ÇANKIRI: ANA­TO­LIAN STEPPES PRO­VIDE AN OFF-THE-GRID GETAWAY

If you’re look­ing for an off-the-grid getaway, look no fur­ther than the cen­tral prov­ince of Çankırı with its vast grass­land and cozy, cen­turies-old vil­lages that are sure to help any big-city dweller re­lax and recharge

Daily Sabah (Turkey) - - Front Page - MINDY YARTAŞI - IS­TAN­BUL

SIT­U­ATED in the vast plains of cen­tral Turkey is the quaint prov­ince of Çankırı. Lo­cated at around 800 me­ters above sea level and 140 kilo­me­ters north­east of the cap­i­tal Ankara, the prov­ince’s name­sake cap­i­tal city has hosted a wide range of cul­tures and races over the cen­turies, Hit­tites, Per­sians, An­cient Greeks, Parthi­ans, Pon­tic Greeks, Gala­tians, Ro­mans, Byzan­tine Greeks, Seljuks and fi­nally Ot­toman Turks, and traces of its long past are still preva­lent through­out the re­gion.

Each cul­ture has left a unique mark on the prov­ince’s cap­i­tal city, with its name evolv­ing first from its Ara­bic ver­sion “Han­gara” to “Ga­gra” for the Jews and then pro­gres­sively to “Tzun­gra,” “Kângıri” and later “Çankırı” for the Turks. Çankırı was also known in an­tiq­uity as “Gan­gra” in Greek and ac­cord­ing to first cen­tury B.C. writer Alexan­der Poly­his­tor, the town was estab­lished by a goat herder af­ter he tracked down one of his stray goats to the spot. Schol­ars now be­lieve, how­ever, that the charm­ing tale is most likely mere philo­log­i­cal spec­u­la­tion since “gan­gra” ac­tu­ally means “goat” in the an­cient Ana­to­lian Palaic lan­guage, and the re­gion has been fa­mous for its goats for mil­len­nia.

The name­sake cap­i­tal of the prov­ince, Çankırı, is now a bustling com­mer­cial cen­ter with mod­ern shop­ping malls and a pop­u­la­tion of around 270,000; how­ever, for city dwellers, the charm of the prov­ince is of­ten in its quiet, rus­tic vil­lages with av­er­age pop­u­la­tions of 500 nes­tled on the open plains.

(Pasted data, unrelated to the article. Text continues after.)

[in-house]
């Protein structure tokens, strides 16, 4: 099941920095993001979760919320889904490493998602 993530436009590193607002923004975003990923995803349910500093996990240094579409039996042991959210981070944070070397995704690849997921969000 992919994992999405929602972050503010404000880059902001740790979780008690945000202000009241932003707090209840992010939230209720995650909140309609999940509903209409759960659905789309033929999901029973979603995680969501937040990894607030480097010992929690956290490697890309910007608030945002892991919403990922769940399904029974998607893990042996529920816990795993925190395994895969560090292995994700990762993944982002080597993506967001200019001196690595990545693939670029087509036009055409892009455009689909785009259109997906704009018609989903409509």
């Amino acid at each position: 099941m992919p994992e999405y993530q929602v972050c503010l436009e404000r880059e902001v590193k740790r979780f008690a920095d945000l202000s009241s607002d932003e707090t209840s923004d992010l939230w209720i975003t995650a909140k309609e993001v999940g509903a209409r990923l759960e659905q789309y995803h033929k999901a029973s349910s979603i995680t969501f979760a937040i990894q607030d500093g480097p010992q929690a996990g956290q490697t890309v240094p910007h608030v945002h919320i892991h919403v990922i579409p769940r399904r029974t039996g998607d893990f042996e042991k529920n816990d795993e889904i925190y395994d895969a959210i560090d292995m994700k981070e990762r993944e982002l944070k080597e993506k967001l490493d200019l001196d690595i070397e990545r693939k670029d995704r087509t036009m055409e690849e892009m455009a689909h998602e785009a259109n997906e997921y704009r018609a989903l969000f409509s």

Though many of the vil­lages are rel­a­tively re­mote, they are still an in­ter­est­ing mix of old and new. It is quite com­mon to see 200-year-old, mud-brick houses next to brightly painted con­crete and steel ones. Be­ing a tra­di­tion­al­ist, the two-story home­steads, of­ten list­ing slightly to one side with the weight of age, pos­sess the most charm for me. Con­structed with wood scaf­fold­ing and lo­cal ma­te­ri­als, their outer walls are a semi-geo­met­ric com­bi­na­tion of criss­cross­ing wood tim­bers sup­port­ing sturdy lay­ers of mor­tar and brown bricks, of­ten made from sun-dried ma­nure. Tra­di­tion­ally, the bot­tom floor would have housed live­stock and the top the fam­ily. This would have been a win-win ar­range­ment, es­pe­cially in the win­ter, with the an­i­mals ben­e­fit­ing from any heat source the fam­ily used up­stairs, while the live­stock’s body heat helped cut down any drafts from the cold earth be­low.

What this small prov­ince lacks in worl­drenowned his­toric sites, it makes up for in au­then­tic­ity with its grass-cov­ered hills dot­ted with cen­turies-old set­tle­ments pop­u­lated by fam­ily lines that ex­tend back to be­fore the Ot­toman Em­pire.